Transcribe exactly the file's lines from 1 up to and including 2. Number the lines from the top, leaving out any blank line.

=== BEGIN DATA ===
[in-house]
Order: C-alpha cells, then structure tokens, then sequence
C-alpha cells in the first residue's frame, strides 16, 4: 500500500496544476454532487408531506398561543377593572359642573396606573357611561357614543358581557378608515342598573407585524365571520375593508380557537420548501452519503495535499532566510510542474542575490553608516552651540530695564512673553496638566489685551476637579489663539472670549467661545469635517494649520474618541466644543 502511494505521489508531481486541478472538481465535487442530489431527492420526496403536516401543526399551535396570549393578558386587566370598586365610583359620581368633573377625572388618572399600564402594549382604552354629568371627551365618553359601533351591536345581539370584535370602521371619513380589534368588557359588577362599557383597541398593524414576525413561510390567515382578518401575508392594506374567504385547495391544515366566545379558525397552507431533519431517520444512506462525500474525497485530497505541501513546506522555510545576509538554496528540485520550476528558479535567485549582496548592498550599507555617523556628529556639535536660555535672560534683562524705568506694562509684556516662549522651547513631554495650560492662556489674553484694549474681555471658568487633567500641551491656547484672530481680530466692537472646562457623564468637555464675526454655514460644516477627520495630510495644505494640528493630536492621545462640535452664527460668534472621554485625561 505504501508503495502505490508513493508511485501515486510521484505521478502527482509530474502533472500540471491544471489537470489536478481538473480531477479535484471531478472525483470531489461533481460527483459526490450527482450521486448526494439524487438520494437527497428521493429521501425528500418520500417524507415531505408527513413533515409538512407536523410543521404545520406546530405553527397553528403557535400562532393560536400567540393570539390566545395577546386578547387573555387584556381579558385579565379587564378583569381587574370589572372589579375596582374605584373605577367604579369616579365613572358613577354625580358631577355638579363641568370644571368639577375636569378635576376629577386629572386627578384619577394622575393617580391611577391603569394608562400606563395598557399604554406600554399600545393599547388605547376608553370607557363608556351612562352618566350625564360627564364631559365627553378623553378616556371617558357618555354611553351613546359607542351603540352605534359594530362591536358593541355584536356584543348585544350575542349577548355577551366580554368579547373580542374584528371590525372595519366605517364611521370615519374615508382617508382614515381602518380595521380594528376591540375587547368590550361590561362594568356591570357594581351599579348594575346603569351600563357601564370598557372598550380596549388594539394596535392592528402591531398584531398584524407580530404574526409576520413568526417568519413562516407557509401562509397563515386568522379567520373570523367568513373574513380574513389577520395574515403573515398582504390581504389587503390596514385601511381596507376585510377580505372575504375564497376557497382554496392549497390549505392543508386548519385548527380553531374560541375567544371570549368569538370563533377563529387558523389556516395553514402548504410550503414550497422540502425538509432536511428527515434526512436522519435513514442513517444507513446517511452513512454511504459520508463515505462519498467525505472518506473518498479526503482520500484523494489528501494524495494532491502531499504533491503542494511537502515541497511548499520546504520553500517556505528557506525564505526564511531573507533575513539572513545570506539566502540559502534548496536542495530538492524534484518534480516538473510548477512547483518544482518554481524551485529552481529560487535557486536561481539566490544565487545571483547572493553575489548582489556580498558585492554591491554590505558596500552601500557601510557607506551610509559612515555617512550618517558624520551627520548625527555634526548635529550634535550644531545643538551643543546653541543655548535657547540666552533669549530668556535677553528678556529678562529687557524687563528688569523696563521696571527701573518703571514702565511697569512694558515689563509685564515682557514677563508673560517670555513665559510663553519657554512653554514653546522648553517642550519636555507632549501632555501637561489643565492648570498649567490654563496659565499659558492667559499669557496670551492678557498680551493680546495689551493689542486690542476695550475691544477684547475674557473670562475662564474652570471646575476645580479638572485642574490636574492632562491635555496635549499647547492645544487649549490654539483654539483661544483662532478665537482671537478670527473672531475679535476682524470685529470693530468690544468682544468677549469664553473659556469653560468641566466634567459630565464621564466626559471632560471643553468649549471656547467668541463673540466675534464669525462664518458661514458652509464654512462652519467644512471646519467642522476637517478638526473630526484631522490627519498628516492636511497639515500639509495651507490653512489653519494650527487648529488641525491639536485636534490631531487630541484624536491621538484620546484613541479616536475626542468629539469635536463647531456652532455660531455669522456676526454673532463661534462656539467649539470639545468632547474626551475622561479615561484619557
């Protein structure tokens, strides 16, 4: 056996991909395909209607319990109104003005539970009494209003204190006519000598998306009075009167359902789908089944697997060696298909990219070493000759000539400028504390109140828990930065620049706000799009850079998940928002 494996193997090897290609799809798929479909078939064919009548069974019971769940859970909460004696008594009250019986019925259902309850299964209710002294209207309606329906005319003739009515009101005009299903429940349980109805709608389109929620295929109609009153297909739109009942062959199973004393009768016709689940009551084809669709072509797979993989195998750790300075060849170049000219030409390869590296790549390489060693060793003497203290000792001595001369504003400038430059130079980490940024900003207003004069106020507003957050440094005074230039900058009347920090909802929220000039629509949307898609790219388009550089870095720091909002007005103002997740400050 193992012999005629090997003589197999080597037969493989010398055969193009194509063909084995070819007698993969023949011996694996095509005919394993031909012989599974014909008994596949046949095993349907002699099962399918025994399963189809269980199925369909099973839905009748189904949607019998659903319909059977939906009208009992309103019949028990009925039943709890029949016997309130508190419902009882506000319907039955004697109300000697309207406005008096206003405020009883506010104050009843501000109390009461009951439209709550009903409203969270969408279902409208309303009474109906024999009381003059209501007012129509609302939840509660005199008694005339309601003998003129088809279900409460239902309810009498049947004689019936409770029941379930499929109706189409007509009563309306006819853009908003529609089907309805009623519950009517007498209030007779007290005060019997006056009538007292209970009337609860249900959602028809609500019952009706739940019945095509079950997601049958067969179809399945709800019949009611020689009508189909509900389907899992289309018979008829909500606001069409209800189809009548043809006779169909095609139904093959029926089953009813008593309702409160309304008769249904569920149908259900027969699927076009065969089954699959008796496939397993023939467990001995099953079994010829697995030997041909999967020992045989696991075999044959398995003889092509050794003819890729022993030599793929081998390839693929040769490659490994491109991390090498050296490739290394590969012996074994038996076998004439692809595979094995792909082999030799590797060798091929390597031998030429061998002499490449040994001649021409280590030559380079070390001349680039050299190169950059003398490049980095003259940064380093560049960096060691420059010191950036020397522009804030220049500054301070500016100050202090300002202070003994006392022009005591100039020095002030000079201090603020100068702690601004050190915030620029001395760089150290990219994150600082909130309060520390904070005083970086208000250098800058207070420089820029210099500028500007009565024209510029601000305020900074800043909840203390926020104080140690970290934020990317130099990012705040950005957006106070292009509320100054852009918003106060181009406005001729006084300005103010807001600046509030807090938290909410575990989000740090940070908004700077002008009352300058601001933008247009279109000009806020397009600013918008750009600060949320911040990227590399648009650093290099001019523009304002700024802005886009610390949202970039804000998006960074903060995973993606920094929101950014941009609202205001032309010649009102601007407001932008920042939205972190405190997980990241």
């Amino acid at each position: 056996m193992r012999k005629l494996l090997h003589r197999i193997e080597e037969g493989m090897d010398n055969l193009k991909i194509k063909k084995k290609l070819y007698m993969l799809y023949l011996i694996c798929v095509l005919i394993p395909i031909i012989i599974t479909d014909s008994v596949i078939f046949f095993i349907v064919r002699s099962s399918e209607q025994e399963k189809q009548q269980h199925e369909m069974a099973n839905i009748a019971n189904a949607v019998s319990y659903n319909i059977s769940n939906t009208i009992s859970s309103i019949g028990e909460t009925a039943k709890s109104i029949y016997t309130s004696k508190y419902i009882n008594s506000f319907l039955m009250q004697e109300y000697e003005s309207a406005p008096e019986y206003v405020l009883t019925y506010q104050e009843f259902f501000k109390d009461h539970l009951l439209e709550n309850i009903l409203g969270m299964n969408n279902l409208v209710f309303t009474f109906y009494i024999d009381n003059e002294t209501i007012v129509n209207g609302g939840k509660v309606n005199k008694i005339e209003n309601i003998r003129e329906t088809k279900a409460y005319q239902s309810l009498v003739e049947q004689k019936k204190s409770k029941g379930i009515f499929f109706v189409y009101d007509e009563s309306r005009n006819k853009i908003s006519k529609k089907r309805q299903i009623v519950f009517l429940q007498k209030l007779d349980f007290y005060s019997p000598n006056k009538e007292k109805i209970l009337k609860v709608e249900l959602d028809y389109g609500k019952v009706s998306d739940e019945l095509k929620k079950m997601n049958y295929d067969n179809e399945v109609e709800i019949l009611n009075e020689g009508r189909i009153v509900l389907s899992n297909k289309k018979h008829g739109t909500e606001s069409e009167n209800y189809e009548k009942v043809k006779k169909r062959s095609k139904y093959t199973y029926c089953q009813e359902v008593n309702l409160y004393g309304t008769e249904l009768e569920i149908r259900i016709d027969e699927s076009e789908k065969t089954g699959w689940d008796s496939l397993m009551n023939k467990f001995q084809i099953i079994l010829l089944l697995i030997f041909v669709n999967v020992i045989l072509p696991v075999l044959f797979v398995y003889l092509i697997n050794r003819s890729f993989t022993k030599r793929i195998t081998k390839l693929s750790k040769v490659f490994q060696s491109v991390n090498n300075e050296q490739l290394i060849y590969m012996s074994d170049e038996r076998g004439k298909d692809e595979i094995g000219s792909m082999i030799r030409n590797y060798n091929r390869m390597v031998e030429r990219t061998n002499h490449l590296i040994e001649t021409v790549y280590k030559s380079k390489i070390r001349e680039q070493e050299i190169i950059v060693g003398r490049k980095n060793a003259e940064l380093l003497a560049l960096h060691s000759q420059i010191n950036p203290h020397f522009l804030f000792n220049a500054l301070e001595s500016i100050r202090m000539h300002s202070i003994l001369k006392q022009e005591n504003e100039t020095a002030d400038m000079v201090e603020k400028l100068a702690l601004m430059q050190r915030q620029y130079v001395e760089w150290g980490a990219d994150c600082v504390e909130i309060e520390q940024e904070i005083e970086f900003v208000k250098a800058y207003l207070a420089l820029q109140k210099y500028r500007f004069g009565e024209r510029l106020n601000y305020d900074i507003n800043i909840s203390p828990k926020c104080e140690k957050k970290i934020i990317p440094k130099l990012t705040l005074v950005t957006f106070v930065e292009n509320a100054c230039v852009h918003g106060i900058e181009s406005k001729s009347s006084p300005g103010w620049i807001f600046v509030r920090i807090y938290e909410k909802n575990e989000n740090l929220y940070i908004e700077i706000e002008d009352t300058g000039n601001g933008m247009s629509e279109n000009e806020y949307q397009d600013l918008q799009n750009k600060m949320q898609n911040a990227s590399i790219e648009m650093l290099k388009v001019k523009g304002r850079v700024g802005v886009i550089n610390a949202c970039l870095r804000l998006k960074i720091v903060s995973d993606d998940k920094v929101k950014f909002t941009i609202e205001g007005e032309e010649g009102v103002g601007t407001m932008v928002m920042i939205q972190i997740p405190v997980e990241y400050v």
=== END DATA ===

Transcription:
[in-house]
Order: C-alpha cells, then structure tokens, then sequence